India, Pakistan’s enemy should be poverty : Obama
The following is an extract from the text of President Barack Obama’s news conference at the ExCel center in London following the G-20 summit, as provided by the White House:
Q: Hi, Mr. President.
OBAMA: How are you?
Q: Thank you for choosing me. I’m very well. I’m from the Times of India.
Q: You met with our Prime Minister, Manmohan Singh. What did you — what is America doing to help India tackle terrorism emanating from Pakistan?
OBAMA: Well, first of all, your Prime Minister is a wonderful man.
Q: Thank you. I agree.
Q: I agree.
OBAMA: Did you have something to do with that, or — You seem to kind of take — take credit for it a little bit there.
Q: Really proud of him, sir.
OBAMA: Of course. You should be proud of him. I’m teasing you.
I think he’s a very wise and decent man, and has done a wonderful job in guiding India, even prior to being Prime Minister, along a path of extraordinary economic growth that is a marvel, I think, for all the world.
We did discuss the issue of terrorism. And we discussed it not simply in terms of terrorism emanating from Pakistan, although obviously we are very concerned about extremists and terrorists who have made camp in the border regions of Pakistan as well as in Afghanistan. But we spoke about it more broadly in terms of how we can coordinate effectively on issues of counterterrorism.
We also spoke about the fact that in a nuclear age, at a time when perhaps the greatest enemy of both India and Pakistan should be poverty, that it may make sense to create a more effective dialogue between India and Pakistan. But obviously we didn’t go in depth into those issues.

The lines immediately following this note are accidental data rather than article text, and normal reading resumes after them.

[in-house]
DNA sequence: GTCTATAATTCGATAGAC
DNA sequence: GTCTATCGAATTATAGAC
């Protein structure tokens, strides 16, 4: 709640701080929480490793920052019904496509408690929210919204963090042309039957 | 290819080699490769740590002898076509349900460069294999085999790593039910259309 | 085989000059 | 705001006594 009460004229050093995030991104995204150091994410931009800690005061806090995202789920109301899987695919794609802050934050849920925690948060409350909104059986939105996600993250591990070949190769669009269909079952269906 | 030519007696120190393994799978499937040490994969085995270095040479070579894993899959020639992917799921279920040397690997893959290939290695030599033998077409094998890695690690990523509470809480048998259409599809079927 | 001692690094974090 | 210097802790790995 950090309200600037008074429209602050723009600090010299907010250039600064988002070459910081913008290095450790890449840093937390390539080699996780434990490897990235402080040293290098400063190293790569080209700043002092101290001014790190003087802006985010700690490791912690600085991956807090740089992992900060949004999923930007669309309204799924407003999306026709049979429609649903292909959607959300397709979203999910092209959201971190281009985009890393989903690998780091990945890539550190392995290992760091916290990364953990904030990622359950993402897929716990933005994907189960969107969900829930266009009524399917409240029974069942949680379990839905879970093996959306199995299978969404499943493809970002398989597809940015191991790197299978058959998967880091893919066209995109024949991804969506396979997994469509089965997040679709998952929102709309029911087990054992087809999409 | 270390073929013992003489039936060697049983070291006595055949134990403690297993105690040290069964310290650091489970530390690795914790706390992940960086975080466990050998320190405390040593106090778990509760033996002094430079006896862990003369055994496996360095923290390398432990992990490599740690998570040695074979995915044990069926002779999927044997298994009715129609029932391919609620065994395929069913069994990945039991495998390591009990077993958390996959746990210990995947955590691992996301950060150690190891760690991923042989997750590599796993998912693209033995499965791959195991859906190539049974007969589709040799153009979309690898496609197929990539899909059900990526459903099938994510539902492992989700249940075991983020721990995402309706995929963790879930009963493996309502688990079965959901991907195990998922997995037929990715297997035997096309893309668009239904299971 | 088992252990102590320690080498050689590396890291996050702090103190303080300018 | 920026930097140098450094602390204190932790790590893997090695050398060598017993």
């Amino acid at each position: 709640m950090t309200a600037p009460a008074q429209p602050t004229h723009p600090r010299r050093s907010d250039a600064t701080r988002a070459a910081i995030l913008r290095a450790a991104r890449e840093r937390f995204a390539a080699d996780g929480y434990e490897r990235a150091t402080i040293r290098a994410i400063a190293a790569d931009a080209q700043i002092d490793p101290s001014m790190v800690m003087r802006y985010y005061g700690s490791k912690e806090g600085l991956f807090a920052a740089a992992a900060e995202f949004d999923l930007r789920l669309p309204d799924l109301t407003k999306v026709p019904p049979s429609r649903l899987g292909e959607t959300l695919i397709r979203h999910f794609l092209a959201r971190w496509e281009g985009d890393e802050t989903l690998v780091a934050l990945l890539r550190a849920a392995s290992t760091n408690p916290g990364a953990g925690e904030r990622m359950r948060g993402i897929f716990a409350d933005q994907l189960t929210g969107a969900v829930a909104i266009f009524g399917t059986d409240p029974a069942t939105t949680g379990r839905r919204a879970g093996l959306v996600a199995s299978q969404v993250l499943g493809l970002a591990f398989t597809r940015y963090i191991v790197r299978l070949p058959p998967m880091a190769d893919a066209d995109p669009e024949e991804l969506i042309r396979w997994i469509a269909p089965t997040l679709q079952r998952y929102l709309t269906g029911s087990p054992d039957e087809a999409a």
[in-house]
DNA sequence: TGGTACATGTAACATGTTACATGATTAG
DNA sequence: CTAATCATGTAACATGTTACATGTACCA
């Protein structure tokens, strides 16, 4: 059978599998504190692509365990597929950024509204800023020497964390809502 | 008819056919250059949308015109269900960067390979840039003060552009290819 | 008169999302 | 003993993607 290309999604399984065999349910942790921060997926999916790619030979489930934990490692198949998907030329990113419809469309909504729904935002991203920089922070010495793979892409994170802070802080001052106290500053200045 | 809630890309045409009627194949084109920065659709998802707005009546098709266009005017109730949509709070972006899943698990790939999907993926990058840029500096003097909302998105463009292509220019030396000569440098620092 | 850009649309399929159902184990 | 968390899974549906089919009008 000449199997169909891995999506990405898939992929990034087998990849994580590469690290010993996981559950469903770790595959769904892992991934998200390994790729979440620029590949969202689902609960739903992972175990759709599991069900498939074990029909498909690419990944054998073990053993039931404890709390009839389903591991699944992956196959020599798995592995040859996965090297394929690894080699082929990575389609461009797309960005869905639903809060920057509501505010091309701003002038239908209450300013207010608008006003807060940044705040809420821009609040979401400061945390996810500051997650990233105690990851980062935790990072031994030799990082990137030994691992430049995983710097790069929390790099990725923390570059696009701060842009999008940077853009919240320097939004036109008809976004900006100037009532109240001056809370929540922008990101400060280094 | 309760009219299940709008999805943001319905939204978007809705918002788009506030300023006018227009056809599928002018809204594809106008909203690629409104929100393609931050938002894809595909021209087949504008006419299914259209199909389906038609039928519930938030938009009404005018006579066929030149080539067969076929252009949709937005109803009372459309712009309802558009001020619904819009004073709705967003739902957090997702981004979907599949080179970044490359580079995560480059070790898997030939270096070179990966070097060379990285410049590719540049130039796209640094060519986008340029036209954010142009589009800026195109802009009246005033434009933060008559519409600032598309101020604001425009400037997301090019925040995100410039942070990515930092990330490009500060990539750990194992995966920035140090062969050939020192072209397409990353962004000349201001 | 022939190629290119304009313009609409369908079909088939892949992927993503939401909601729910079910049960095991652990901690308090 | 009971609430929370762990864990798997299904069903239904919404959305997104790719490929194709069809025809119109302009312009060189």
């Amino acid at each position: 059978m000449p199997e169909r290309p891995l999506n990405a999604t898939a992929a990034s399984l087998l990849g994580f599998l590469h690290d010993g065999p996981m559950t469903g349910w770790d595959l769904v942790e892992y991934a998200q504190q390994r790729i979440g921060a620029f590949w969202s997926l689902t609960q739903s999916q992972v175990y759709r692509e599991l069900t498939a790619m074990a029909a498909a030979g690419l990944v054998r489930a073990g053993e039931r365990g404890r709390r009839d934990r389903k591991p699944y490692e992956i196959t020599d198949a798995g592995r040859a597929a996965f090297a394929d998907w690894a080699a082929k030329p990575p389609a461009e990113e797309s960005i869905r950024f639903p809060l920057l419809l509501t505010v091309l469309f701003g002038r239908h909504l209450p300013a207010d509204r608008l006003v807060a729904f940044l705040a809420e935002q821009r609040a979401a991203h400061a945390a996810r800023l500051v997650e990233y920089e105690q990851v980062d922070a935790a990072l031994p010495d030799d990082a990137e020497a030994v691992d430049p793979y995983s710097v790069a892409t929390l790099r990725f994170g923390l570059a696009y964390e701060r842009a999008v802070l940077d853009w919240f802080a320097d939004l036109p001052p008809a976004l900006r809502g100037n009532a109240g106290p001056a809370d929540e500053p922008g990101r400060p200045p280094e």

We talked about a whole range of other issues related to, for example, energy, and how important it is for the United States to lead by example in reducing our carbon footprint so that we can help to forge agreements with countries like China and India that, on a per-capita basis, have a much smaller footprint and so justifiably chafe at the idea that they should have to sacrifice their development for our efforts to control climate change; but also acknowledging that if China and India, with their populations, had the same energy usage as the average American, then we would have all melted by now.
And so that was a very interesting conversation that I will be pursuing not just with India, but hopefully with China and with other countries around the world. In some ways our European counterparts have moved more quickly than we have on this issue. But I think even the Europeans have recognized that it’s not easy. It’s even harder during times of economic downturn.
And so we’re going to have to combine the low-hanging fruit of energy efficiency with rapid technological advances. And to the extent that in some cases we can get international cooperation and pool our scientific and technical knowledge around things like developing coal sequestration, for example, that can be extremely helpful. OK?
April 2, 2009, Copyright Associated Press